NEW YORK--(BUSINESS WIRE)--Fitch Ratings has affirmed Atwater Redevelopment Agency, California's (the agency) tax allocation bonds (TABs) at 'BBB+' as follows:
--$7.5 million TABs, series 1998A and 2007A;
--$1.7 million housing TABs, series 2007B.
The Rating Outlook is Stable.
The non-housing series 1998A and 2007A TABs are payable by gross tax increment within the sole project area, net of the 20% housing set-aside and county administrative fee. The housing TABs are secured by the 20% housing set-aside. The debt service reserve requirement is being met through a surety-funded debt service reserve fund.
KEY RATING DRIVERS
SOUND COVERAGE FROM A LIMITED BASE: Housing and non-housing bond coverage are projected by Fitch at 1.62x maximum annual debt service (MADS) and 1.73x, respectively, for fiscal 2015. Fitch believes this level is consistent with the current rating because of the project area's small size and concentration, despite only moderate tax base volatility.
RECOVERING WEAK ECONOMY: The town is geographically remote with weak employment and income indicators and an economy dominated by agriculture. However, the employment base has registered growth for the last six consecutive years, and construction and permitting activity continues at a modest pace.
ADEQUATE ADMINISTRATIVE PERFORMANCE: The agency appears to be in compliance with material indenture and statutory requirements, and is continuing to segregate tax increment revenues from the city's pooled cash fund.
NO IMPACT FROM ANALYTICAL REFINEMENT: Fitch recently refined its analysis of California TABs and is now considering their liens to be effectively closed and surplus housing revenues to be available to pay non-housing debt service. This action did not result in a material improvement of the TABs' credit risk profile.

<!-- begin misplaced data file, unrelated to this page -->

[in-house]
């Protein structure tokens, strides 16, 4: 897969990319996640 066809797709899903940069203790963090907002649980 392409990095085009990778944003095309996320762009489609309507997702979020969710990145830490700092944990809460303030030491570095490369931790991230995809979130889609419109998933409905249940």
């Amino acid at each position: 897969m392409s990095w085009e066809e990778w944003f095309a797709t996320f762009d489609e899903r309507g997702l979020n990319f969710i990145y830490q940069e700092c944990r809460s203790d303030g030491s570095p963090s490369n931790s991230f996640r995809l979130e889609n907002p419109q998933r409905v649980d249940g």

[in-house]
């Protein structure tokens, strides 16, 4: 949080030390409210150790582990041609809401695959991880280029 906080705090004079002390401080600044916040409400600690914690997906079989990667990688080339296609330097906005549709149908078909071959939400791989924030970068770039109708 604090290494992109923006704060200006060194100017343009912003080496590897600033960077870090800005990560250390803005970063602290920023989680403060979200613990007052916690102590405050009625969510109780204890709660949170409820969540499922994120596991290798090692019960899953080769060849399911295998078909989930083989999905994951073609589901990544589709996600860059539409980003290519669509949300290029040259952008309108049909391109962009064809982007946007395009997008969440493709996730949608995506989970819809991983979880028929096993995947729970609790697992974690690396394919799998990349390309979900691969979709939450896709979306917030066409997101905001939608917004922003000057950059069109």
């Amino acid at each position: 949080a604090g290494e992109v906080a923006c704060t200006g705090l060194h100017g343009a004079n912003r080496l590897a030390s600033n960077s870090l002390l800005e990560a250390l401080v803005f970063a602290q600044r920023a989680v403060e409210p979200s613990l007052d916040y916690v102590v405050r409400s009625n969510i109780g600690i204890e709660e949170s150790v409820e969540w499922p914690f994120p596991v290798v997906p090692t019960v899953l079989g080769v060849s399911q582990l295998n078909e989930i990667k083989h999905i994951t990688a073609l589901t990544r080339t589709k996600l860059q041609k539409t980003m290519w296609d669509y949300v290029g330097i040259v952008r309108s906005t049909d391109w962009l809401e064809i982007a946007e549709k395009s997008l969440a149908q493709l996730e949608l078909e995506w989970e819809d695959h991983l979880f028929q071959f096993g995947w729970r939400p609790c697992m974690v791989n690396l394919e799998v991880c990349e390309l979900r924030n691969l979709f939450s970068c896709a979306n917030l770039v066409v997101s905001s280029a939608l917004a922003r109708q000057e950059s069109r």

TAX BASE PERFORMANCE: Unexpected and material deterioration or sustainable growth of the project area's tax base could result in a negative or positive rating action.
The agency is located in the town of Atwater, about six miles north of Merced in California's Central Valley.
IMPROVING DEBT SERVICE COVERAGE
Fitch estimates fiscal 2015 net revenues of $1.6 million will cover non-housing and housing MADS a solid 1.73x and 1.62x, respectively. Actual coverage levels have exceeded Fitch estimates over the past few years due to one-time revenues related to supplemental property tax assessments. A similar dynamic could boost coverage above Fitch-estimated levels in fiscal 2015, particularly given new development activity noted below.
Fitch estimates assessed value (AV) would need to decline by 34% and 35%, respectively, for MADS coverage to reach 1.0x on the non-housing and housing TABs. This compares quite favorably to the project area's cumulative recessionary AV loss of 5.6%.
Fiscal 2015 AV increased a solid 6.6% due largely to the resolution of past appeals and the completion of new construction in the project area. There are currently no appeals outstanding within the project area and management pointed to some factors that could spur modest additional AV growth over the near term, including expanded investment among top taxpayers and increased demand for residential real estate. A chain restaurant and an insurance office space currently under construction are expected to appear on the tax rolls in fiscal 2017. Residential construction permit activity has remained healthy after recovering from admittedly low recessionary levels.
SMALL, CONCENTRATED PROJECT AREA IN WEAK ECONOMIC ENVIRONMENT